Annual musings from Jim Prosser
Cloudy and cold amidst the vines this day. Mud will accompany me to lunch. I’m happy. It’s almost my birthday, and I’m doing what I want, pruning, on my day off.
Last year is gone. Our 24th cycle as a winery just begun. Hopeful, sums the sentiment. Hopeful, not shallow, the opposite of cynical, and holding some depth. It feels likely born on the back of years of striving, and for whatever reason, it’s got me ruminating on the idea of mastery.
Now, I’m what could be loosely described as a clueless man, in that I’ve never been able to theorize what exactly I should be doing. Think, yes, until I’m blue, then I’ve always had to just start running, in a direction, towards an inkling, picking up clues to adjust my course along the way. It’s a sort of life “sharpening,” I suppose. Dull moments there too.
Given my endorsement for the act of tripping through life, I do feel lucky to have been between lives (aka jobless and broke) in the mid 90s when the “try or get this monkey off my back” possibility of cellar work crossed my radar. I stepped and, honestly, got tumbled in. I was stopped dead in my tracks by craftsmanship, absolute head and hands.
A continual experience of endless arresting details unlocking myriad questions whose answers become physically manifest in the cellar and beautifully temporal in bottle? Hell yes, I’ll lend my hands. Time spent became a series of self-perpetuating cycles and seasons, a trance, a study in all-in. I sought other masters here, and abroad, practitioners of nuance, creators of beauty, and immersed myself.
That and a dedication of years will get you quite far. Though if you’re intent on all-the-way, eventually one has to step out from the shadows of your masters. To not step is to become derivative, a cover band. So, you keep going. You work. You take chances. You make mistakes. You get to know the nuance of your craft well enough to improvise at the margins. You search out and heed the inklings. Keep on the path and attain mastery, right?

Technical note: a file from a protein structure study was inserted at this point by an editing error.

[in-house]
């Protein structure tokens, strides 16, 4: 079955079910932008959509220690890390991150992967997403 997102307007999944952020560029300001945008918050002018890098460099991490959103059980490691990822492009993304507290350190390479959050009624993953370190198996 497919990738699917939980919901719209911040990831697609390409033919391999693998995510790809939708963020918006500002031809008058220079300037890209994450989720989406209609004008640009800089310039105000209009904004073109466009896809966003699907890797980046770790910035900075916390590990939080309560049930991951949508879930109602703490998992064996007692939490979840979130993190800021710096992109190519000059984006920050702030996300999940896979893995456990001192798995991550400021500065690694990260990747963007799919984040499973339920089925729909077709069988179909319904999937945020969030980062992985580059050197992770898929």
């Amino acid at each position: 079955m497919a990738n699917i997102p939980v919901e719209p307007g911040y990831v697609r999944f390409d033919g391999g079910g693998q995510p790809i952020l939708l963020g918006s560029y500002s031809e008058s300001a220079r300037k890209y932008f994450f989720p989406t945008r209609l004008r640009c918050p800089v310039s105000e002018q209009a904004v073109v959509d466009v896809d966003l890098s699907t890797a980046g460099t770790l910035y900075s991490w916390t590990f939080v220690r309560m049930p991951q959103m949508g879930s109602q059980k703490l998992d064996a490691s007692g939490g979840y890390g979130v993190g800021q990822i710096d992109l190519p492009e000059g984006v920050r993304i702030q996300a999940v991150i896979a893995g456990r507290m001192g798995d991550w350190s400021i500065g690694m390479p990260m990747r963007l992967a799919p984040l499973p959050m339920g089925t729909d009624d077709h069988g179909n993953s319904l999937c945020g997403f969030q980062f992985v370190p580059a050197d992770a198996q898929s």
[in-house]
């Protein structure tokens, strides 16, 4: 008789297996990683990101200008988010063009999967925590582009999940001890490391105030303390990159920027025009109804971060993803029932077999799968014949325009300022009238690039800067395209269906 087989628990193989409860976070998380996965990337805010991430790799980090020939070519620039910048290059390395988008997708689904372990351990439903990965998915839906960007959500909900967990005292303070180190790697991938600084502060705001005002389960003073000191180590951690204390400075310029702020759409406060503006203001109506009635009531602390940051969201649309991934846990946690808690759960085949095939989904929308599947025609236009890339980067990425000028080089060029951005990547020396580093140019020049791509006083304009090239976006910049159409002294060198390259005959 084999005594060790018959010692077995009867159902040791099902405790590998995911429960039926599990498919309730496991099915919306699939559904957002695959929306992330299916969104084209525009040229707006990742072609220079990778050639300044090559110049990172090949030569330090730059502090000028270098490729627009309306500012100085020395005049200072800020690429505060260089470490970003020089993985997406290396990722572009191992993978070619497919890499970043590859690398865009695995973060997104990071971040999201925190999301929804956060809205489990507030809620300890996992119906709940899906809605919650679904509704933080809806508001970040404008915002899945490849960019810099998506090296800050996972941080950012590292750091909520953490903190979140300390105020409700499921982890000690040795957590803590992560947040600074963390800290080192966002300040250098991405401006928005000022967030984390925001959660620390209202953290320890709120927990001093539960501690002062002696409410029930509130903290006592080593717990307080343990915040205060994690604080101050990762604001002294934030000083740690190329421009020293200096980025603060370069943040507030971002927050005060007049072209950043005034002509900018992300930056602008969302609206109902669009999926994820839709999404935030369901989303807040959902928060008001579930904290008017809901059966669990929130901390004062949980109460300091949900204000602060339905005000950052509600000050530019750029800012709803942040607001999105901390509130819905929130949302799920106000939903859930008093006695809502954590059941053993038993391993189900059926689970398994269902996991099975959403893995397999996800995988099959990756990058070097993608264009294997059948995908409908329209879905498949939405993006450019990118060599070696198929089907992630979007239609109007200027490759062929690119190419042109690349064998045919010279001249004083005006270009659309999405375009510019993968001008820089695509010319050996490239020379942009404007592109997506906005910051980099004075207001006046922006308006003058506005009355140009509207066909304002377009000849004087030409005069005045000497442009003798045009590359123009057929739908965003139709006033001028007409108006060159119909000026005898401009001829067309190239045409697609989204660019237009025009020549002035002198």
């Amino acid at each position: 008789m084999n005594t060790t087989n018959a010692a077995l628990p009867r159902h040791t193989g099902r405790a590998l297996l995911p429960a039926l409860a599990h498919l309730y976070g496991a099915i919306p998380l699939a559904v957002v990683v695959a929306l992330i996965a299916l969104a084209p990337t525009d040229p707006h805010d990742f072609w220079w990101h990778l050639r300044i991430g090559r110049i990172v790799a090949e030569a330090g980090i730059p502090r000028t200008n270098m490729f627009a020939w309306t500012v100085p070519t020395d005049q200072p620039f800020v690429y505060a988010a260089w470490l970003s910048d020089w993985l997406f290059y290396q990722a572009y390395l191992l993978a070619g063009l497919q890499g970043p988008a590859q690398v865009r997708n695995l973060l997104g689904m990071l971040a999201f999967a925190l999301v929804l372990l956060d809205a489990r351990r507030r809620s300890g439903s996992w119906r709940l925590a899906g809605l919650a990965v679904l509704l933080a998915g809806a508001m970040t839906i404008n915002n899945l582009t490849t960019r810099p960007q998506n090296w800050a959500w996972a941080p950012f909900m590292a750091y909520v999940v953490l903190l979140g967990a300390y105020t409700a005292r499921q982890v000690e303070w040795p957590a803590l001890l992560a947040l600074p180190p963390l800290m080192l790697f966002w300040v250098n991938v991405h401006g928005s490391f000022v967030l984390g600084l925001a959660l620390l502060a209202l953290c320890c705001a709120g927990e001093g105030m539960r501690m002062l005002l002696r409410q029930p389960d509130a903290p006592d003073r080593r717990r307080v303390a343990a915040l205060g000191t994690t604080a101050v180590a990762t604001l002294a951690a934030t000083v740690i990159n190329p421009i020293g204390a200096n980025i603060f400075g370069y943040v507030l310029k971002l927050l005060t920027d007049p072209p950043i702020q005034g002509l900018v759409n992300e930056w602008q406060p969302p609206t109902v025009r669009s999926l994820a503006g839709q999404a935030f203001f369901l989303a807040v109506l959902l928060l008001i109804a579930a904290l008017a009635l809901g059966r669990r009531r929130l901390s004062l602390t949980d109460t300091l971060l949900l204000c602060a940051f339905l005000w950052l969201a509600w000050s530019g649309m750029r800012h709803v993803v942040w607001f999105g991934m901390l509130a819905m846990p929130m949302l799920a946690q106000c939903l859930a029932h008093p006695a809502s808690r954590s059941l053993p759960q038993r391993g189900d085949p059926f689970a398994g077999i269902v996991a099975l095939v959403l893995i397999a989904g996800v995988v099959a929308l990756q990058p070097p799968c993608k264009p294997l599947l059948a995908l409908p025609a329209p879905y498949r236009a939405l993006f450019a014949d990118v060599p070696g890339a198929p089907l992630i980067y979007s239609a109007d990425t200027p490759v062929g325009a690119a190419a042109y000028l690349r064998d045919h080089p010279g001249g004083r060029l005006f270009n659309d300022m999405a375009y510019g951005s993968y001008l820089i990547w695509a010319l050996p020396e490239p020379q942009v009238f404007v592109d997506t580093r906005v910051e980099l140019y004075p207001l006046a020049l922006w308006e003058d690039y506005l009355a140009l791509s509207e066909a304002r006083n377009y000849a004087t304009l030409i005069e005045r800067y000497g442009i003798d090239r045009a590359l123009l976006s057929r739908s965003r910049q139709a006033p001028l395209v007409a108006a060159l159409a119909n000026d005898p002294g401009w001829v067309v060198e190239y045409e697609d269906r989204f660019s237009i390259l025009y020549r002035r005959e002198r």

Spend a couple of decades winemaking and one might expect so. Oh wait, that’s myopic, as there’s a lot to get good at in wine. So, you add biologically intensive organic farming and drop to the bottom cog of knowledge, feeling as if you are tearing, renting, surface peering into complex soil systems that actually require far more than a microscope. You’re all-in again, wearing a new hat of humility and a new timeline to attain mastery, right?
Nope, mastery is not yours to proclaim. Comfortable in your skin and confident in your skills might be better. Authenticity seems the most likely word. Individual or genuine are two others. So, where did we get to on this idea of mastery? The best I’ve got is an endless pursuit, an ideal, something that someone else might tag you with as a means of shorthand for competence. In first person it seems about as achievable as the horizon, ever more distant as knowledge increases, no matter your speed. To say it about oneself, well, that’s called master douche-baggery.
I am not certain of many things, including mastery, but the mud on my boots and the age on my wines does feel right to me. My inclination is to keep trying to know what it is that I’m supposed to be doing, while moving forward, eyes on the horizon. Hmm, I might just get sharper.
Jim – A jack of a few trades, master of …
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